The WIG sub-committee also commissioned a survey of workers during early 2009 asking questions to try and gauge the levels of "involvement" (see KP3 review). This survey found that around 85% of workers felt they were "involved" in safety, however, less than 30% had ever had any involvement and/or consultation in their respective installation Safety Case. It is the Installation Safety Case which determines how the integrity and safety critical systems of an installation are managed. These are the areas which HSE are most concerned about. It therefore follows that where greater workforce involvement in the Safety Case can be achieved, there will be greater scrutiny by the workforce of the areas of concern - platform integrity, safety critical systems and ageing infrastructure. To achieve this, Safety Reps will require further training.

To support the opinion on the need for more training of Safety Reps, the training providers currently running the existing "five-day basic safety rep course" have been consulted and they all report that delegates indicate their desire for more extensive training. After the 30 November WIG event, the group will file a report to OIAC collating all of the information gathered from the HSE inspection report, feedback from the WIG events, and information from the training providers. The WIG group will thereafter be calling on OIAC to make a recommendation to industry that more specialised training for elected Safety Reps should be provided. However, this will only be a "recommendation".

We believe that we need more than a recommendation. We want to see more specialised training become a statutory entitlement, by having it written into the SI971 Regulations and specifically training in: ¾  Principles of Risk Assessment.

¾  Root Cause Analysis - accident/incident investigation.

¾  Major Hazard Awareness.

¾  Development of Safety auditing/Inspection skills.

¾  Communication skills - Presentation; Negotiation; Interpersonal; Meeting Organisation.

Currently under SI 971 there is only a requirement to provide a five-day basic safety rep course, with a clause (Reg 27) suggesting that any other training considered "reasonable" should be provided. This differs significantly from onshore, albeit more extensive training tends to be incorporated into industries where meaningful trade union recognition exists. Unfortunately, due to the nature of the existing offshore recognition arrangements (sweetheart deals with Unite) this route to securing more training is virtually a non-starter.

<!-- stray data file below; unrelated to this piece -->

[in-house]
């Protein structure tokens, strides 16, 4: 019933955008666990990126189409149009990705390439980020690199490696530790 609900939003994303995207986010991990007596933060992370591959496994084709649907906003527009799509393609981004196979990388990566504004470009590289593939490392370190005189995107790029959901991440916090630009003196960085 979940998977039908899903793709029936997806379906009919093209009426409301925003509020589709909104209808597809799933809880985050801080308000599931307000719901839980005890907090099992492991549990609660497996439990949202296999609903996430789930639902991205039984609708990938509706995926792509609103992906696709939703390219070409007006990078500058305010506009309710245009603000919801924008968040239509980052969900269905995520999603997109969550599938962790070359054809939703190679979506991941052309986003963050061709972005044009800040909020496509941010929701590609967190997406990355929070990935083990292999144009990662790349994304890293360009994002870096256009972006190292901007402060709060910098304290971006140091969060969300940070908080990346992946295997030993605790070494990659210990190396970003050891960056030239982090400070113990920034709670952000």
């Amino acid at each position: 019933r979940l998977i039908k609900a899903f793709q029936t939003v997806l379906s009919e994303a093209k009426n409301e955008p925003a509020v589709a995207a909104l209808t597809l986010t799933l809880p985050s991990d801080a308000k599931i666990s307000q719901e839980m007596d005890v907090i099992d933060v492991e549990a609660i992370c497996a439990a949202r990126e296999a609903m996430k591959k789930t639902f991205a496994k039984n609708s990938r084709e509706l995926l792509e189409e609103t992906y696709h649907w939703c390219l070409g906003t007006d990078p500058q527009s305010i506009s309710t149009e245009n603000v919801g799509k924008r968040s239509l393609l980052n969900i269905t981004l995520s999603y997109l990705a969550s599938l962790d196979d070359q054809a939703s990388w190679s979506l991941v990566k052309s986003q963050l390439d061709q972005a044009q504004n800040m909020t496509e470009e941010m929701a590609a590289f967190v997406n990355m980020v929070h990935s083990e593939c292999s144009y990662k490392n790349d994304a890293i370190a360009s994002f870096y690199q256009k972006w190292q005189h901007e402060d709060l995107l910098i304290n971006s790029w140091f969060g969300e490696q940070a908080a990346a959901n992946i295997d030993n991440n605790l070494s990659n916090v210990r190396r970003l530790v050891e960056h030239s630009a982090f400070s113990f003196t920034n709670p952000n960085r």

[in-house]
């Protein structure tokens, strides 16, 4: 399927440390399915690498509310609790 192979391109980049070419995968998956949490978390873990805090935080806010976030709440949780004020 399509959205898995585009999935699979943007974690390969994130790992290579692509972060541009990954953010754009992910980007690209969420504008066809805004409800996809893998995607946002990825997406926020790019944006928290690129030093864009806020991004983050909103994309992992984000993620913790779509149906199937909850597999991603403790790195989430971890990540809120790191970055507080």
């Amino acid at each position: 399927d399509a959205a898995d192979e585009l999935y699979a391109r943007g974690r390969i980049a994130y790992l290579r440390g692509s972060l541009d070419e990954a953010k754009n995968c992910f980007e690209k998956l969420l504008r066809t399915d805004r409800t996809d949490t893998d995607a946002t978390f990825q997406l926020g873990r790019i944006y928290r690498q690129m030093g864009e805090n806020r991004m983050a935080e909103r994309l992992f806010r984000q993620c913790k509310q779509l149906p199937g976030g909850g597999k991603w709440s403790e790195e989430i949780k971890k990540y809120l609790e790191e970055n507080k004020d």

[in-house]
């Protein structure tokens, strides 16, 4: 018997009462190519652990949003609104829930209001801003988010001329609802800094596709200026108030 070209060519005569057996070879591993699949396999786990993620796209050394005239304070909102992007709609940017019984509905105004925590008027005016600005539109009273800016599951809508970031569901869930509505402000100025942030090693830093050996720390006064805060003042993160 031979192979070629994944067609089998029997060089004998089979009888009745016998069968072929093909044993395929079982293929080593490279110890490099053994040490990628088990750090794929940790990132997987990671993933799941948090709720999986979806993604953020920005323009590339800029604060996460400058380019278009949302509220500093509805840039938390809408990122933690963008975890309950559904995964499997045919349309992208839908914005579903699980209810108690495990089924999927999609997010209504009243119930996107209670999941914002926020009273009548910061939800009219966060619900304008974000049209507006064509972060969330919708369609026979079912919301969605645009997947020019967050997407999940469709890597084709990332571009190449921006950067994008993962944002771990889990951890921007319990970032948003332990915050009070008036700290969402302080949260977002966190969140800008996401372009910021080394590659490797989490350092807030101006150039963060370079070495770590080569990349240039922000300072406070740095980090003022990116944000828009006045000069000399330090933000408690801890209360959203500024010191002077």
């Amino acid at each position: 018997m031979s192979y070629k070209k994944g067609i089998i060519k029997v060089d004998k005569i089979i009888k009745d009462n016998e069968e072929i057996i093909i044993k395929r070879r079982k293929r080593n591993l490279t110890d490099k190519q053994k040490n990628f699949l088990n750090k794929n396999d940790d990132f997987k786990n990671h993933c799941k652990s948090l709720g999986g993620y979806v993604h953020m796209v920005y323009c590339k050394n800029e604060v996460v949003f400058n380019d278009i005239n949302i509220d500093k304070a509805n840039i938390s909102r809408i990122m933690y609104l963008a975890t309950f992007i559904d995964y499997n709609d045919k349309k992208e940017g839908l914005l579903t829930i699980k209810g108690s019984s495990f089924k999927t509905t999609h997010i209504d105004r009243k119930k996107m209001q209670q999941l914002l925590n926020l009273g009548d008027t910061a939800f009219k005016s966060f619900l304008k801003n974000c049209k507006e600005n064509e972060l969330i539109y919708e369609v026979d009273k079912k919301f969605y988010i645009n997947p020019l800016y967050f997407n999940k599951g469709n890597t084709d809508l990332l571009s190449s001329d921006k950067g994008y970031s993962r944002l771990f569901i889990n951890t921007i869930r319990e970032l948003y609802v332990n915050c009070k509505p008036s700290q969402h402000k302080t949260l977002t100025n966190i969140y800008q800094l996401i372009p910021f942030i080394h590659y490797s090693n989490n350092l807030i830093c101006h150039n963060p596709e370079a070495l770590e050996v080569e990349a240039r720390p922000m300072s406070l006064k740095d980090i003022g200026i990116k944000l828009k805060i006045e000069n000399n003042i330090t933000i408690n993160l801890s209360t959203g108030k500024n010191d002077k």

So, Safety Reps should have the statutory power to insist on more training and we want this incorporated into SI 971. We also believe that once properly trained they should use the existing powers of SI 971 to conduct regular inspections. We believe an additional power should be incorporated into those powers of inspection in the form of the right to issue "Provisional Improvement Notices" (PIN). A Safety Committee or individual Safety Rep should have this statutory power, as we believe this would be a significant deterrent to bad practice and especially when dealing with installation integrity and safety critical issues. The respective installation manager served a PIN should be required to forward the PIN to the next senior onshore manager and the relevant HSE Inspector. It is also important to note that in response to the Deepwater Horizon incident in the Gulf of Mexico the EU Commissioners are calling for an EU wide standard on health and safety practice, or in industry speak - adoption of best practice in Europe. In line with EU Commissioners calls, we want to see the adoption of the Norwegian standards applicable to safety reps including greater worker involvement, training and also enforcement powers.

December 2010